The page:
While many Americans flock to the Bahamas for relaxing beach vacations, these tourists may not think about the economic hardships faced by their island hosts. Here are seven facts about the condition of poverty in the Bahamas:
- The poverty rate in the Bahamas currently sits at 12.5 percent. In 2001, the poverty rate was 9.3 percent. In 2014, the poverty line in the Bahamas stood at $4,247 compared to $2,863 as recorded in 2001.
- The current poverty rate is the highest for those in the under-20 demographic. Chairman of Citizens for Justice Bishop Walter Hanchell explained this statistic to The Freeport News, saying many recent high school graduates have trouble finding work as they lack the necessary skills.
- Unemployment contributes a great deal to poverty in the Bahamas. In 2013, unemployment was recorded at 16.2 percent and has gone down to 15.4 percent according to the 2014 Labor Force Survey. Bahamian scholar Rochelle R. Dean shared her thoughts on unemployment with Tribune242, saying, “the Bahamas has the resources, tools and labour force to reduce the unemployment rate, but lacks the vision and ambition to do so.”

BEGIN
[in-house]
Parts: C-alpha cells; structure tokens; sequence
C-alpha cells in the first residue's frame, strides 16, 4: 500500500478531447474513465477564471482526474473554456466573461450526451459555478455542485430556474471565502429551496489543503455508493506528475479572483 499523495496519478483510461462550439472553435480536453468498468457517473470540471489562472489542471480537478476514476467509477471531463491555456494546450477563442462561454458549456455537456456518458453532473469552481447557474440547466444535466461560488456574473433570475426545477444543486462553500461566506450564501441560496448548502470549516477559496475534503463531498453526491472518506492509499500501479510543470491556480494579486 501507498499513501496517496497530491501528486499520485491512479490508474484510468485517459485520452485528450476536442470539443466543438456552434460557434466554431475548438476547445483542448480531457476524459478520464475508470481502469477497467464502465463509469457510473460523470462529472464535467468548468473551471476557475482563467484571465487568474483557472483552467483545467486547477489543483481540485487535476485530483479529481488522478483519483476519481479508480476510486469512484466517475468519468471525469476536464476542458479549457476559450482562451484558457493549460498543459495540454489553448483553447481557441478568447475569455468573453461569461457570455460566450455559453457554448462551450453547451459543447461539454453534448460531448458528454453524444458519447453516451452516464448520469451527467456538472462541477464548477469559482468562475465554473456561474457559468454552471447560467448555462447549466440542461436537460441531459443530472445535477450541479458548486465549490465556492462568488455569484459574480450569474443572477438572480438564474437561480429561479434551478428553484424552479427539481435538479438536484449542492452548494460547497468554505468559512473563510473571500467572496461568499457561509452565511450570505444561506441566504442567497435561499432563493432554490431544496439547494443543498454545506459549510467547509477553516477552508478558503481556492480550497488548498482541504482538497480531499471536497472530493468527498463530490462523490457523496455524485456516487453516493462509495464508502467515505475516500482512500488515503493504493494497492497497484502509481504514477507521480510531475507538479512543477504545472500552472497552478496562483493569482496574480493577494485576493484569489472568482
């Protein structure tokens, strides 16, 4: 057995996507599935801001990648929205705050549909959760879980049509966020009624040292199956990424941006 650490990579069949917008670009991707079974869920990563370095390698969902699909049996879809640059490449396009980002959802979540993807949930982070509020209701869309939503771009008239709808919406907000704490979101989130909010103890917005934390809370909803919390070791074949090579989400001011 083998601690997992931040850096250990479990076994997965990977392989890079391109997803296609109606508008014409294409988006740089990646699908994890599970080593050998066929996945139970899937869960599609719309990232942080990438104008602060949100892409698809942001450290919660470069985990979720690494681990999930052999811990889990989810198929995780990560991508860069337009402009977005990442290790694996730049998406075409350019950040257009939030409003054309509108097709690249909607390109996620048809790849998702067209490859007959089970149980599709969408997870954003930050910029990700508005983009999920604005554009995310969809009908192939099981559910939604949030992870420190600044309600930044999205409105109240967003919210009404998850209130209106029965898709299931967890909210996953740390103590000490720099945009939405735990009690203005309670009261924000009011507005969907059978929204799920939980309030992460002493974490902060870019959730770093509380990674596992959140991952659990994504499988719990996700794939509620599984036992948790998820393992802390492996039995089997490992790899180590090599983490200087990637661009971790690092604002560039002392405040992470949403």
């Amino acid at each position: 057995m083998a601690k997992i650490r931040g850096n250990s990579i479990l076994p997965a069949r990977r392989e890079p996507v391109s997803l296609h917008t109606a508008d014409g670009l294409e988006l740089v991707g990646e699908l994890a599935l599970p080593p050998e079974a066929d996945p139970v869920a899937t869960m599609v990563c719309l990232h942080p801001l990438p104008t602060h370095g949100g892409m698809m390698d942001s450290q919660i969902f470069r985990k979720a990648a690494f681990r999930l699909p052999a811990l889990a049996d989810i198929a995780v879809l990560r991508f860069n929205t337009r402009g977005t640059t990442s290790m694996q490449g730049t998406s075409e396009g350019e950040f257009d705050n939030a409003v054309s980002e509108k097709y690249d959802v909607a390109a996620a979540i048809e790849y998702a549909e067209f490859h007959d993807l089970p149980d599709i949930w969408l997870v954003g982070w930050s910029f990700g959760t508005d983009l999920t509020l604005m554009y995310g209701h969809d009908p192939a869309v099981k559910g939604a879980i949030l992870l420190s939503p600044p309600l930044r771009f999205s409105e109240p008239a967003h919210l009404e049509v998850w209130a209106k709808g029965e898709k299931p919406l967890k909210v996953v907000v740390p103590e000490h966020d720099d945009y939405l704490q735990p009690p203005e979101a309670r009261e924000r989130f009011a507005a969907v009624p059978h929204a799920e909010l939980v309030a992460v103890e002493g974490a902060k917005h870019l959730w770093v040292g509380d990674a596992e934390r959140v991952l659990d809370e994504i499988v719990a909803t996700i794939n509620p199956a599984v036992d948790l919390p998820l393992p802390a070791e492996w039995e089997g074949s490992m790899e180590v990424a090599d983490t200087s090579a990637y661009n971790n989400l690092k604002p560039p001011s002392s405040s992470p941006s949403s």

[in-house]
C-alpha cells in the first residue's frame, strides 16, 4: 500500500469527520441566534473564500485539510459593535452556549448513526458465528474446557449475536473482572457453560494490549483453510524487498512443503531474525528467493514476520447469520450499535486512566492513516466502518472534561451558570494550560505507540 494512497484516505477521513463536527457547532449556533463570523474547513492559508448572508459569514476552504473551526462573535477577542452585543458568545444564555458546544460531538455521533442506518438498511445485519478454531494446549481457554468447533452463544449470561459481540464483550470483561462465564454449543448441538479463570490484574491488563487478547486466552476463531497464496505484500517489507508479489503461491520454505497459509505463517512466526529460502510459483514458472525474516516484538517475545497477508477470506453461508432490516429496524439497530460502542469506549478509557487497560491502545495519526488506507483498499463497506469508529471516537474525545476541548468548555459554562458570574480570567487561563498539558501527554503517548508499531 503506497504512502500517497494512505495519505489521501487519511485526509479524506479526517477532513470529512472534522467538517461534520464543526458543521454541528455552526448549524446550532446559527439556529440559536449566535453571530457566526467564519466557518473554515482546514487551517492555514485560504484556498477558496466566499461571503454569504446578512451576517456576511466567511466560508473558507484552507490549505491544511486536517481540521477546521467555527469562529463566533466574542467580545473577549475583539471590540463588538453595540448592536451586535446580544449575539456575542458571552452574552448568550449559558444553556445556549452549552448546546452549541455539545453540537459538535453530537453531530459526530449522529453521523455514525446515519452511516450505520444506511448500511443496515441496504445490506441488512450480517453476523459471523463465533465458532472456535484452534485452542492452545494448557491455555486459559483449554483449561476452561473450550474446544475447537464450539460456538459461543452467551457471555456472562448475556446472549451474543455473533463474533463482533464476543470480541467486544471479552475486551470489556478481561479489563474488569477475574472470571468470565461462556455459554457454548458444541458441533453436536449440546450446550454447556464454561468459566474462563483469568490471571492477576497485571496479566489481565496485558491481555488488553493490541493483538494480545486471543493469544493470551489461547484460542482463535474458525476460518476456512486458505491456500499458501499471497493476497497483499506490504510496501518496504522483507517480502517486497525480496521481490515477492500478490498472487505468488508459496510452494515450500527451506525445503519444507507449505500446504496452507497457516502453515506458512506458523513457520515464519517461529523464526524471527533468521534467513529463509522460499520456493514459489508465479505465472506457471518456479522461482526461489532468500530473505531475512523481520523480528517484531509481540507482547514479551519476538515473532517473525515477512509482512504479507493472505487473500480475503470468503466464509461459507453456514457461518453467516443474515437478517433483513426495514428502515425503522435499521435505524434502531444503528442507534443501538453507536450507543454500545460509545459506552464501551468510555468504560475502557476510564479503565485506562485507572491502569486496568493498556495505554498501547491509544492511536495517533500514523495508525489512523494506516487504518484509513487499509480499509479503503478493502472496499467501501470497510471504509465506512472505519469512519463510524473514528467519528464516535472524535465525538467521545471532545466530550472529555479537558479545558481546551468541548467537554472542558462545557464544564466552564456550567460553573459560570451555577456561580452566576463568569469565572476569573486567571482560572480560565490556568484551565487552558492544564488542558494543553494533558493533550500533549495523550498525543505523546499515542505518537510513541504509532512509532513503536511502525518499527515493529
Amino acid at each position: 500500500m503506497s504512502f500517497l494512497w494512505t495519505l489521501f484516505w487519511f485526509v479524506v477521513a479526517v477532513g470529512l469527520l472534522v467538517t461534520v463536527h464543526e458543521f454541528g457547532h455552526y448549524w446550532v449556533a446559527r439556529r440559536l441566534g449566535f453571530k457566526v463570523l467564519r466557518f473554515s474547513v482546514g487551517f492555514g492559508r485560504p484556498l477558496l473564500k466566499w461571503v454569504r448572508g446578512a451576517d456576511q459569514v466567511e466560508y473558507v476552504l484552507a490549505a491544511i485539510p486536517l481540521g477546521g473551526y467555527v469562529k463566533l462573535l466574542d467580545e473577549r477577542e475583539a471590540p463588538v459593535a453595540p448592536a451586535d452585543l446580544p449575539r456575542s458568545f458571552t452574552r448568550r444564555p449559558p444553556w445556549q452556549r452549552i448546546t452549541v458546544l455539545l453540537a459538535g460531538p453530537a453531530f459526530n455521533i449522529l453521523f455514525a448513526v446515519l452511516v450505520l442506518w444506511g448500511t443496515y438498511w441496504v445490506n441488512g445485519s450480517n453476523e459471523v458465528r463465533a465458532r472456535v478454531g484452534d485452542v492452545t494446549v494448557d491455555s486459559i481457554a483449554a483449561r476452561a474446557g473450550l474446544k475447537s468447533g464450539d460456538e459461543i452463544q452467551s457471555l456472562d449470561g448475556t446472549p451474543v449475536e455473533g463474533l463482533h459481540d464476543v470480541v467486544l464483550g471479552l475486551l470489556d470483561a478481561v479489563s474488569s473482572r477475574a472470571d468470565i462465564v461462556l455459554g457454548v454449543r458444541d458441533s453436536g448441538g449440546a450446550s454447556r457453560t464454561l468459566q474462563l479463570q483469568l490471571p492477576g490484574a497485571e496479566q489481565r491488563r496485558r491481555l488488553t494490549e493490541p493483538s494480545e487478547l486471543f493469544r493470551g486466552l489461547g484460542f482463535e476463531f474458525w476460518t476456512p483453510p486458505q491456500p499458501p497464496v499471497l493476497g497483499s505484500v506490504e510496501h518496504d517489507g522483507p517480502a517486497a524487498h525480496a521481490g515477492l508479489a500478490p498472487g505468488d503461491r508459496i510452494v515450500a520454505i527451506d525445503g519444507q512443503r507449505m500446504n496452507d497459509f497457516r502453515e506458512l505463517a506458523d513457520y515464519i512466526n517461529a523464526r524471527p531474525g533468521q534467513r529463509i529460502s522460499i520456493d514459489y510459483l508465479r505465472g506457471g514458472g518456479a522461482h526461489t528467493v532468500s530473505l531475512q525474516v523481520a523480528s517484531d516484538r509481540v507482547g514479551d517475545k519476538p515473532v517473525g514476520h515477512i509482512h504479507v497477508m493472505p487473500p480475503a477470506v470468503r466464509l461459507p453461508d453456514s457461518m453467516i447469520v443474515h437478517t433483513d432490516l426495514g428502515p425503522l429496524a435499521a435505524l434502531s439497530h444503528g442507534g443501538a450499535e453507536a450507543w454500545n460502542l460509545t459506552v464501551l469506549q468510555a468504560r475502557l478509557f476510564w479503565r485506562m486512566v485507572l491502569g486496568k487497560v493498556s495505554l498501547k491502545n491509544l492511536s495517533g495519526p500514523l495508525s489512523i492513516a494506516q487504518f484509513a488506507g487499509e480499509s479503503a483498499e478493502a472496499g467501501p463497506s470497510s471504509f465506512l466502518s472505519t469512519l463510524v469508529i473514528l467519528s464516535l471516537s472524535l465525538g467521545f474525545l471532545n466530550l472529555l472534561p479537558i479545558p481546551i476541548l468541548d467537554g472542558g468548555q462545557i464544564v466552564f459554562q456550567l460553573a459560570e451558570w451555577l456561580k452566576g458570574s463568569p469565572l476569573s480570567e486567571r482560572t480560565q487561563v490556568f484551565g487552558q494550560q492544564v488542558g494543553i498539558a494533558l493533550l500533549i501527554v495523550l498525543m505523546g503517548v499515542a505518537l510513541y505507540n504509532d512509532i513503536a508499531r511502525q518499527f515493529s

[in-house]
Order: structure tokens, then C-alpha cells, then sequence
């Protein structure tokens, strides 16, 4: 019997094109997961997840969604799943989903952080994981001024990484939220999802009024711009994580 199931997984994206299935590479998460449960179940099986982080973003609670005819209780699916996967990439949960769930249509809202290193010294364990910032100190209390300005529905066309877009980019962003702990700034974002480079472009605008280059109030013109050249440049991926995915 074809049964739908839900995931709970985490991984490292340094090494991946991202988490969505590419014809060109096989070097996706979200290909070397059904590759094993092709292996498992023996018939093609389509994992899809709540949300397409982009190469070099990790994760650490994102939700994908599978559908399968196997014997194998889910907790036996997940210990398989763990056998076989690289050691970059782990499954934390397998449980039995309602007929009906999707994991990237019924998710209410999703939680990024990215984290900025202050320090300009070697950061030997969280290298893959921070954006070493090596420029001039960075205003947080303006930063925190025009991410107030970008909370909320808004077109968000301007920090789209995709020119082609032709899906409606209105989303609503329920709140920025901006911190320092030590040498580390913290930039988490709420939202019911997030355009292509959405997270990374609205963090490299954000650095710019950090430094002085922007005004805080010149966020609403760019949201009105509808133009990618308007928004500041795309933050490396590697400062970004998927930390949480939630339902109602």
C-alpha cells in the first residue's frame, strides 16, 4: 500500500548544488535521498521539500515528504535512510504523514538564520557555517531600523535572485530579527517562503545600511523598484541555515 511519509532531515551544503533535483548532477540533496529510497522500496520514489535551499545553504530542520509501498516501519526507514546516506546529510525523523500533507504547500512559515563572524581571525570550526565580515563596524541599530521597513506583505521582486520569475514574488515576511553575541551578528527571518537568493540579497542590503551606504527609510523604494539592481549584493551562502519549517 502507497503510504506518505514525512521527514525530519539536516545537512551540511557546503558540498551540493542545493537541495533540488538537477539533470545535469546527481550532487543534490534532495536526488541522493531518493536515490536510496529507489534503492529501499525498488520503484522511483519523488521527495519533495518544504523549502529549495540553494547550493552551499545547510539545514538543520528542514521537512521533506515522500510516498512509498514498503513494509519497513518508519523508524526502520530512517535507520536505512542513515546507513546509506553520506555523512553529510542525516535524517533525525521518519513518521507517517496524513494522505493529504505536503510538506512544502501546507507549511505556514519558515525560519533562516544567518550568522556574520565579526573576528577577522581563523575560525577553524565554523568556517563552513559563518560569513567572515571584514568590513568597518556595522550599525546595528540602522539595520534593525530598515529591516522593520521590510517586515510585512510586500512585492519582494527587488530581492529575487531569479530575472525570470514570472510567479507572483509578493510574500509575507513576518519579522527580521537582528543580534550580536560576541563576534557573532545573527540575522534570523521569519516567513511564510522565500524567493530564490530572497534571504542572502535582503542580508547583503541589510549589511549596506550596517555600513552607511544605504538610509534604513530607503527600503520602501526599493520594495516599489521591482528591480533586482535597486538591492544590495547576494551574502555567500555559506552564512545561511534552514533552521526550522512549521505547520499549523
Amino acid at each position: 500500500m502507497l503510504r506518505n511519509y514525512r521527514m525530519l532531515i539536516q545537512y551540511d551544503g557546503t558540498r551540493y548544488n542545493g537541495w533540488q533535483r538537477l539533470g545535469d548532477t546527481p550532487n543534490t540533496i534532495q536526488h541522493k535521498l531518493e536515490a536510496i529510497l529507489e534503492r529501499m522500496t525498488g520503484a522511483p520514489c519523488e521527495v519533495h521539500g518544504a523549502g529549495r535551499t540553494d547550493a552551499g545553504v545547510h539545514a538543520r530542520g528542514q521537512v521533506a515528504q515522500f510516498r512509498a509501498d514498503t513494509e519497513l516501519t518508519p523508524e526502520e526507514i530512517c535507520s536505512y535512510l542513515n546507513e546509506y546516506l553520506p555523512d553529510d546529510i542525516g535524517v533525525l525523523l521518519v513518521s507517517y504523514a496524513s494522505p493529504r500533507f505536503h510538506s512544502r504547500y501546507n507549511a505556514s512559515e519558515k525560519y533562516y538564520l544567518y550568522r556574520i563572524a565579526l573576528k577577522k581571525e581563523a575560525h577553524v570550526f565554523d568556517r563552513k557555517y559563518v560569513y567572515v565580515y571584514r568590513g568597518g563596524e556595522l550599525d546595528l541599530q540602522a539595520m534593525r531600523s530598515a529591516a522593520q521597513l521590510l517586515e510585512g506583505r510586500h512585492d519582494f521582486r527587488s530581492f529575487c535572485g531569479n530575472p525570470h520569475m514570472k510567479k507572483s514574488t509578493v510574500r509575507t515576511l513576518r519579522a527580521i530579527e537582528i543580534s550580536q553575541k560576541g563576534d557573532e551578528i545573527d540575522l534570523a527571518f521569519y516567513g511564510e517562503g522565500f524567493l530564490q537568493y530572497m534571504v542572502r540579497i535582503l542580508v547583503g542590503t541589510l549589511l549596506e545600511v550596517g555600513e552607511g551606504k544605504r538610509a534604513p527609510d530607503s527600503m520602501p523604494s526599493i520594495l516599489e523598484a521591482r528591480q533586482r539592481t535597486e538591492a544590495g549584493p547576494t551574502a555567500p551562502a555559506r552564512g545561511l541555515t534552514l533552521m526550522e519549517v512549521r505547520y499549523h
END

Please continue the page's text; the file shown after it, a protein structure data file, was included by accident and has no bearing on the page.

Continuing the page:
- According to the Household Expenditure Survey, larger families are more likely to be in poverty, with 32 percent of households with seven or more members living below the poverty line.
- Haitians living in the Bahamas have the highest rate of poverty at 37.69 percent, although Haitians represent only 7.48 percent of the Bahamian population. The poverty rates among the islands in the Bahamas vary greatly: poverty rates are the highest within the Family Islands and lowest in Grand Bahama.
- Households led by women are more likely to face poverty in the Bahamas (9.7 percent) than households led by men (7.9 percent). According to the Nassau Guardian, women represent slightly more of the poor population at 51.83 percent.
- In 2012, 10,000 people received financial aid from the Bahamian government, an astounding increase from the 3,000 people in 2004.
Although multiple leaders in the Bahamas are at odds about how to improve the economy, all agree that something must be done, soon. With increasing poverty and unemployment rates, the citizens and leaders of the Bahamas must find a way to come together to improve these conditions.
– Carrie Robinson